A dramatization, in modern theatrical style, of the life and thought of the Viennese-born, Cambridge-educated philosopher Ludwig Wittgenstein (1889-1951), whose principal interest was the ...
See full summary »
A nearly wordless visual narrative intercuts two main stories and a couple of minor ones. A woman, perhaps the Madonna, brings forth her baby to a crowd of intrusive paparazzi; she tries to... See full summary »
Queen Elizabeth I travels to late twentieth-century Britain to discover a tawdry and depressing landscape where life mostly seems aimless and is anyway held cheap. Three post-punk girls ... See full summary »
In this Derek Jarman version of Christopher Marlowe's Elizabethan drama, in modern costumes and settings, Plantagenet king Edward II hands the power-craving nobility the perfect excuse by ... See full summary »
Twenty years after the death of Derek Jarman, a heretofore unknown Jarman film comes to light. Found by friend Ron Peck, Jarman shot inside Benjy's, a now closed gay nightclub in east ... See full summary »
A film with no spoken dialogue, just follows the music and lyrics of Benjamin Britten's "War Requiem, which include WWI soldier poet Wilfred Owen's poems reflecting the war's horrors. It ... See full summary »
Against a plain, unchanging blue screen, a densely interwoven soundtrack of voices, sound effects and music attempt to convey a portrait of Derek Jarman's experiences with AIDS, both ... See full summary »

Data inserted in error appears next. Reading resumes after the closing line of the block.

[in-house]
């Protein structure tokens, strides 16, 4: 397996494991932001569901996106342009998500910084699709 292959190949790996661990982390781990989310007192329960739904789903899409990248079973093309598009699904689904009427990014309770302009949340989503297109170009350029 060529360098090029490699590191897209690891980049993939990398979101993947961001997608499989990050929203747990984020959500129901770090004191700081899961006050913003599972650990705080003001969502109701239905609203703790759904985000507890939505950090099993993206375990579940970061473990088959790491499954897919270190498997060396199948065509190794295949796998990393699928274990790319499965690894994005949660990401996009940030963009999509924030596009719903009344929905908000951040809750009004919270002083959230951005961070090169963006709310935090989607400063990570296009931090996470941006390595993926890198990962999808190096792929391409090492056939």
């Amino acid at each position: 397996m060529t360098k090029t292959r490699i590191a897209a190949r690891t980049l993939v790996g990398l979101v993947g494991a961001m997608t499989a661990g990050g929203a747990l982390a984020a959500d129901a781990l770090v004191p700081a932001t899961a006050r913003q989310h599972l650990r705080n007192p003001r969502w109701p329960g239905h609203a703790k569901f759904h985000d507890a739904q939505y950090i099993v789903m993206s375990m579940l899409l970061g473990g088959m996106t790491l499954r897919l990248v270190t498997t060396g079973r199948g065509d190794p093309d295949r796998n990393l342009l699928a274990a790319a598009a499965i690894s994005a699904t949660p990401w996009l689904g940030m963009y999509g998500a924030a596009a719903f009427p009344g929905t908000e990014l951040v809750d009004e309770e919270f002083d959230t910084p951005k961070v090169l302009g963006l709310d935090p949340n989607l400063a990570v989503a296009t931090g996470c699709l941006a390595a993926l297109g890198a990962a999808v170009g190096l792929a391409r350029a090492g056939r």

An unseen woman recites Shakespeare's sonnets - fourteen in all - as a man wordlessly seeks his heart's desire. The photography is stop-motion, the music is ethereal, the scenery is often ... See full summary »
Emmy Coer, a computer genius, devises a method of communicating with the past by tapping into undying information waves. She manages to reach the world of Ada Lovelace, founder of the idea ... See full summary »
A dramatization, in modern theatrical style, of the life and thought of the Viennese-born, Cambridge-educated philosopher Ludwig Wittgenstein (1889-1951), whose principal interest was the nature and limits of language. A series of sketches depict the unfolding of his life from boyhood, through the era of the first World War, to his eventual Cambridge professorship and association with Bertrand Russell and John Maynard Keynes. The emphasis in these sketches is on the exposition of the ideas of Wittgenstein, a homosexual, and an intuitive, moody, proud, and perfectionistic thinker generally regarded as a genius. Written by
Some films are so bad they are fun. This is just so bad it's boring.
From a Wittgenstein scholarship perspective, it doesn't get worse than this. It's a mix of rumors, inaccuracies, falsities and "fun-facts" that lack all respect for its subject. Since Terry Eagleton and the other writers have chosen to give the story what I'd imagine they will call a "subjective" or "personal" slant, you wold expect them to at least make it fun! No such luck.
Here what's wrong: 1. Andrew Lloyd Webber costumes. 2. Every eccentricity is exaggerated. 3. Horrible actors. 4. Wittgenstein was afraid of being misunderstood and only create a jargon self-proclaimed disciples would propagate. This film is what he had nightmares about. 5. Wittgenstein lived at a time when categories like "homosexual" weren't as firm as today. This films premise that "he was gay and therefore weird and a great philosopher" shows lack of respect. 6.It's a case study of why psychologising your subject leads to disaster. 7. They made an interesting person into a fraternity joke.
And, no. It's not bad in an interesting way. Do you're self a favour. Really.
29 of 56 people found this review helpful.
Was this review helpful to you?